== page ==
KCL’s Thomas Froy speaks to Roar on the nature of loneliness, London and rehearsals from his latest production at the Camden People’s Theatre, The Sea
For those who haven’t heard about The Sea, what’s this play about?
It can be difficult to feel like you’re getting enough out of the city. This play, ‘The Sea’, is about someone who responds to that fear of missing out. This was a phenomenon that I thought applied mainly to 16-20 year olds, but in London it really affects everyone; the imagery of London as a vast, confusing ocean is something I wanted to touch on.
Who does ‘The Sea’ speak to?
Loneliness speaks to everyone, but I often feel like I’m writing an open letter to students in London.
Has the creative process differed between projects?
I naturally follow a fairly strict pattern. Last Christmas I saw ‘Love and Information’ by Caryl Churchill, and knew instantly that I wanted to write a play about power. The script was written, the cast was assembled, rehearsals began, then roughly two weeks in, my mind began to wander. I was therefore simultaneously writing another play whilst directing the first.
Is directing something you particularly enjoy?
I do enjoy it, but I just want to get the thing done, I’m not a great director.
How much have you allowed the actors to influence the directorial/creative process?
Well, one of the first steps I take when the script is finalised is to get rid of anything they aren’t comfortable with. That’s important. I also tend to find that the creative input of three is greater than one, so my plays are often an amalgamation of both the actor’s and director’s creative viewpoints.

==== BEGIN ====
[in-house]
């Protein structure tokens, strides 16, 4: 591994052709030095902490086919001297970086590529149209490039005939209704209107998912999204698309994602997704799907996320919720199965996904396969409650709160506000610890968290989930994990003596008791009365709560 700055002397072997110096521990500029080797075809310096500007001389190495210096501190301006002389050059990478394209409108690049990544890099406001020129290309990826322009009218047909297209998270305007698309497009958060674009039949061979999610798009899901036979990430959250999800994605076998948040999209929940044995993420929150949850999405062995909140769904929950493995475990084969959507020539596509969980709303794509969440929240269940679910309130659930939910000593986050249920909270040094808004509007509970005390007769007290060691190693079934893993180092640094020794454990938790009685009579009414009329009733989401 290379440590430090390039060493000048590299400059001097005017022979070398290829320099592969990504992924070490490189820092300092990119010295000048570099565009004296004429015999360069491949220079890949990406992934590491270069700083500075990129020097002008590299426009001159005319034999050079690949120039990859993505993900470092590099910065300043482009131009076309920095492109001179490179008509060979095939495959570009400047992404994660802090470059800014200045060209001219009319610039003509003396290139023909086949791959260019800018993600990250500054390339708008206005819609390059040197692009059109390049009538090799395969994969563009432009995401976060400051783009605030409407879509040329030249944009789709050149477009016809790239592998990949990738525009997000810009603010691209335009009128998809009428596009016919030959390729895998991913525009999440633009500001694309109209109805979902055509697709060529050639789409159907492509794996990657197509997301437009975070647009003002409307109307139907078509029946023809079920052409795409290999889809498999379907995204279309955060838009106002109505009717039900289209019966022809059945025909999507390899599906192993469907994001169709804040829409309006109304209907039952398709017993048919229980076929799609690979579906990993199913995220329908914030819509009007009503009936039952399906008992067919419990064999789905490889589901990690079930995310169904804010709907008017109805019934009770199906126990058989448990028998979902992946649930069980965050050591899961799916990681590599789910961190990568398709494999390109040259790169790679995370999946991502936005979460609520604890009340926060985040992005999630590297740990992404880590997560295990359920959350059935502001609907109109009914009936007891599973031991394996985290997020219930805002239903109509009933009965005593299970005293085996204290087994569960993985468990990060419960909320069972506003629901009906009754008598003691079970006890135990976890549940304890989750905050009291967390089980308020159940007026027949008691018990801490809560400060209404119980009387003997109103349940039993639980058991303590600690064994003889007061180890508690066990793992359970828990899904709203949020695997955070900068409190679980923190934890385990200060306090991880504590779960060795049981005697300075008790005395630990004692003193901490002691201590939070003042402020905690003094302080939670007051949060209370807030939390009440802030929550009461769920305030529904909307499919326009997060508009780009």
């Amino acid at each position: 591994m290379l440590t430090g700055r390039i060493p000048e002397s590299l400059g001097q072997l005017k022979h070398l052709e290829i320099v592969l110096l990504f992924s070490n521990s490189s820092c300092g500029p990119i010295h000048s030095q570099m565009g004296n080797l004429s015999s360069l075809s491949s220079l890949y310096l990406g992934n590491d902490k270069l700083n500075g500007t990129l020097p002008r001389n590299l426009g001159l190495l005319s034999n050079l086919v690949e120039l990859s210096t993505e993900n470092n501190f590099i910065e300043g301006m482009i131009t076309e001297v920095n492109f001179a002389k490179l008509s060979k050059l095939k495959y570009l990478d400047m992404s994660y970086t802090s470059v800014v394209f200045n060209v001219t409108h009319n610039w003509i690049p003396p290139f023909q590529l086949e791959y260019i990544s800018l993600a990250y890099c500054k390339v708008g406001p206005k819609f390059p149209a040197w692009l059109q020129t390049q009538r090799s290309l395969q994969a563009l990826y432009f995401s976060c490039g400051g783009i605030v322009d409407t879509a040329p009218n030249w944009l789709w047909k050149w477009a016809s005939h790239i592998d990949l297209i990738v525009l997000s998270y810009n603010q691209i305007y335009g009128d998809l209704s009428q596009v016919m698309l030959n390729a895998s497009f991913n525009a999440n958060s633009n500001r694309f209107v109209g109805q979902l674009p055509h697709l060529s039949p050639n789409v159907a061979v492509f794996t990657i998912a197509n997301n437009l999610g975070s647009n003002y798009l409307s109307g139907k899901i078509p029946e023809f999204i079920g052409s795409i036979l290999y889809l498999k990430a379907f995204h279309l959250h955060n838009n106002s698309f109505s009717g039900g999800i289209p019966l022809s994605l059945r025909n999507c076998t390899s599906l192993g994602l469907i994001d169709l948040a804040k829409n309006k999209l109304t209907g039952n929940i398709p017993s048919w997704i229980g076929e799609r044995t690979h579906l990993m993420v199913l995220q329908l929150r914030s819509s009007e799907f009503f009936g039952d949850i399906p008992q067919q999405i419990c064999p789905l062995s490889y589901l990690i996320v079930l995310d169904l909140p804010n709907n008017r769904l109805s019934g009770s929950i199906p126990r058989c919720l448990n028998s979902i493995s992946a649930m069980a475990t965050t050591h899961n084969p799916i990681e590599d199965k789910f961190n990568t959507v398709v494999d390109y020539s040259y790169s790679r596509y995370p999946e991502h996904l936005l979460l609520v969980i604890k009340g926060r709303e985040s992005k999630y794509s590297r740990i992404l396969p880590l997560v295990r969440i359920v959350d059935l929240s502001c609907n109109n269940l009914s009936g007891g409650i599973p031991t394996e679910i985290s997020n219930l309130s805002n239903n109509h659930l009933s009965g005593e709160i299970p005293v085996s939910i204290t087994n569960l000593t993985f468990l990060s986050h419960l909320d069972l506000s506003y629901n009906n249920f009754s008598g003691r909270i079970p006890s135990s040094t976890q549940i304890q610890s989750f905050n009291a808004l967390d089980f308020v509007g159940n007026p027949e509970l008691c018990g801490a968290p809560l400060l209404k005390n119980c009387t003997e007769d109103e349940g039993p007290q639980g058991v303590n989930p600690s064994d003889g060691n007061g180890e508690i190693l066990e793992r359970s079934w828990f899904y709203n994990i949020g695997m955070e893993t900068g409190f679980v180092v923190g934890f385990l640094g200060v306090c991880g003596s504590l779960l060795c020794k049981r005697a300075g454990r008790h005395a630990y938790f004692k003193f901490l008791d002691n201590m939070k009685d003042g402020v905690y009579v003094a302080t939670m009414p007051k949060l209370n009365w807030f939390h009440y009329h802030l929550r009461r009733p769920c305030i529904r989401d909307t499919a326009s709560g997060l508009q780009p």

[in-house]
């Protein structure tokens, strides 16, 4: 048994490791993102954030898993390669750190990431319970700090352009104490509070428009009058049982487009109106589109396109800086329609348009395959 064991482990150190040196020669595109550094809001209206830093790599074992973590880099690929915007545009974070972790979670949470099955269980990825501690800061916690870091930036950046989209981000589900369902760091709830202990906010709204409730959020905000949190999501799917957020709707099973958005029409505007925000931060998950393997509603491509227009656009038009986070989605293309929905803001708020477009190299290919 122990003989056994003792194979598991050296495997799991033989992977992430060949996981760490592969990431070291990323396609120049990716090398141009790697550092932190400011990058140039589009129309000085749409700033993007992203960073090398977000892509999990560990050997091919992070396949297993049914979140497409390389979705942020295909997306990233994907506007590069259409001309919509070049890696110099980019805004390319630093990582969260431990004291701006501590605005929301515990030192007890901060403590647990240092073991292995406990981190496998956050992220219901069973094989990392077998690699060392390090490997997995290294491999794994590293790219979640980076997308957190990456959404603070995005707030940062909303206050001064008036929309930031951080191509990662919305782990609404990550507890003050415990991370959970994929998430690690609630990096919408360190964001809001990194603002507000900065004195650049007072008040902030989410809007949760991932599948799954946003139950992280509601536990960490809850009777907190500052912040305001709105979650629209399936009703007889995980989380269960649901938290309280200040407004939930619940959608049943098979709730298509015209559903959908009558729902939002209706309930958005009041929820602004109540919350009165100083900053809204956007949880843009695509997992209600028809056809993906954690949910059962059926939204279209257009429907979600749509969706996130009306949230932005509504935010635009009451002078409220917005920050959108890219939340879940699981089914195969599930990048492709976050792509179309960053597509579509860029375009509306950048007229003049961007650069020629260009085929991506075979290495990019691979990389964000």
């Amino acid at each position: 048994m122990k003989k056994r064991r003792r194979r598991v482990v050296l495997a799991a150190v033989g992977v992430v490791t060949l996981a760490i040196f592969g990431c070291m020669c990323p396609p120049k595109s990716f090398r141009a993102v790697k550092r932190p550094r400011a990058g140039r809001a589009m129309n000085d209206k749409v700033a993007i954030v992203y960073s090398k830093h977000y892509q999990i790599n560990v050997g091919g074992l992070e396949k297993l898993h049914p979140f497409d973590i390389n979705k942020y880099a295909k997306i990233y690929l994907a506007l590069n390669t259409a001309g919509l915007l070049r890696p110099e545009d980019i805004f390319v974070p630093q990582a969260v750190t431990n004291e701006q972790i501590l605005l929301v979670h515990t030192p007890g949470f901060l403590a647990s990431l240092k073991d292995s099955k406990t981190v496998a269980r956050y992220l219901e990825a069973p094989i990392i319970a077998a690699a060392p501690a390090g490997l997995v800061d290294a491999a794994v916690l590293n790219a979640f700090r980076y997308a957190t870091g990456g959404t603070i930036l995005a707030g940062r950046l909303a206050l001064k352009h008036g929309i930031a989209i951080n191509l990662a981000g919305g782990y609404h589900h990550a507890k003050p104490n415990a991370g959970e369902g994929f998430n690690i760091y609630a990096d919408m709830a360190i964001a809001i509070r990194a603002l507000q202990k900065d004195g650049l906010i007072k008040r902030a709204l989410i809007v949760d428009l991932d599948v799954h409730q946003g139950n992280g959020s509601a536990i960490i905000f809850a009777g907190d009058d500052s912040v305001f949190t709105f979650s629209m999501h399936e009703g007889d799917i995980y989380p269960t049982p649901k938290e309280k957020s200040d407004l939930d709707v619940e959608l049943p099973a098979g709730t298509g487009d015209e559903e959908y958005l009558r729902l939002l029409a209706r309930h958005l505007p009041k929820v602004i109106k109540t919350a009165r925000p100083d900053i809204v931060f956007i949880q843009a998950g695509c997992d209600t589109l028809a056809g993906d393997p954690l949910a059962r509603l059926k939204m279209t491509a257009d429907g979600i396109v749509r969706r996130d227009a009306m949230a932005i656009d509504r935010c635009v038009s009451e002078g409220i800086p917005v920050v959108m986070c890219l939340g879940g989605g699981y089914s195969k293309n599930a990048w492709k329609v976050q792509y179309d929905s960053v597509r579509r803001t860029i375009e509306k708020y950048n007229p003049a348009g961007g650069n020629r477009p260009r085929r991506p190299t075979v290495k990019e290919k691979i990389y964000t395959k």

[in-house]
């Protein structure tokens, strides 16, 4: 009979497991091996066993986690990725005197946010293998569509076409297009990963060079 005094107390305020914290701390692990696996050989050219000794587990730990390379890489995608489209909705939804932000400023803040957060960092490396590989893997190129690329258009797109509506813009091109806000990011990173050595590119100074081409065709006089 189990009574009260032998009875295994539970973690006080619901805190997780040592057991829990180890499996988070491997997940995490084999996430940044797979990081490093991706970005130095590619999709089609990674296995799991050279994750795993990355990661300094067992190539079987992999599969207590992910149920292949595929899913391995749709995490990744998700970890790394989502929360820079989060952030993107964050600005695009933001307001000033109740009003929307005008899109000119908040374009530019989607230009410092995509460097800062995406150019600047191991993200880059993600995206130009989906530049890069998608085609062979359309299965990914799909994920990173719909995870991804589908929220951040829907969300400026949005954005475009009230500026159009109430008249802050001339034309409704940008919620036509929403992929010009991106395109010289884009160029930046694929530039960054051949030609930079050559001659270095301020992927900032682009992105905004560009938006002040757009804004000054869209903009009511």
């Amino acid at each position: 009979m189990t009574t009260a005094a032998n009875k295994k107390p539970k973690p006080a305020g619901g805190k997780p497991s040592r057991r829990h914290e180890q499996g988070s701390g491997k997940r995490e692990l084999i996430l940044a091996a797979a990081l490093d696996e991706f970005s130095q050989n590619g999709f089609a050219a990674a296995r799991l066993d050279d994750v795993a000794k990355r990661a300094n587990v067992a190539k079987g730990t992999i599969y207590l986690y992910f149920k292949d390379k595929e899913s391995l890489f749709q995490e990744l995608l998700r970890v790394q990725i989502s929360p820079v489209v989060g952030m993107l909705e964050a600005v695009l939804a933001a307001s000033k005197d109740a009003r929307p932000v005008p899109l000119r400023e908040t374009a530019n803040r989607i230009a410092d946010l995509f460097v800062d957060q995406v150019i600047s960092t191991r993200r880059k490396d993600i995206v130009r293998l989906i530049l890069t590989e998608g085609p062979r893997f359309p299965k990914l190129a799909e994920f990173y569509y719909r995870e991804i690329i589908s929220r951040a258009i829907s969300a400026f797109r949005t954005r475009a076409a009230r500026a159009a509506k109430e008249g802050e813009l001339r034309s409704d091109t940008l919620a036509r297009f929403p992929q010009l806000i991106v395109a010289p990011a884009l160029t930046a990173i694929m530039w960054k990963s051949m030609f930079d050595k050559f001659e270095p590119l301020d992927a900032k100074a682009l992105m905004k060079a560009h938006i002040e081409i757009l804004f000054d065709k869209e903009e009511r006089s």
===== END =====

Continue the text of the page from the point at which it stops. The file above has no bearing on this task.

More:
What external influences did you bring into the rehearsal room?
A big influence for me recently has been dance. Jonathon Demme’s 1984 concert film ‘Stop Making Sense’ has really influenced my recent work, it’s infectiously energetic. Having seen some of the dance sequences in the piece, I thought: ‘this could be fun’, and integrated an essence of what the film presented into my direction. I was then tasked with the problem of finding a reason why we were doing it, that came secondarily.
How do rehearsals tend to pan out?
Well, the first three days are bliss, then it descends into catastrophe. It tends to be a product of me taking far too much on at one time, so now I’m working on my fourth play I’ve started to transition towards assembling a team and designating roles. I can often feel very busy directing and marketing, so having a team really does help alleviate the pressure.
What are the benefits to having a smaller cast?
‘You get stuff done faster. I’ve also technically founded a small-scale theatre company, in the loosest sense of the term. They’re all professionals.
The play will be shown at the Camden People’s Theatre, is this a space that you’ve enjoyed working in?
Definitely, it’s a prestigious place and happens to be one of my favourites in and around the west-end. It’s exciting for me to work in a theatre with a programme of unconventional works.
How has London, more generally, shaped the play itself?
Your place defines how you are formed in London. It’s often a task of getting as much as you can out of as little space as possible. The characters in the play sort of reflect these things. You can’t really see the sky, the horizon is higher, it’s very easy to get lost.
The Sea is showing at the Camden People’s Theatre at 7.30pm from 1st-3rd March 2018.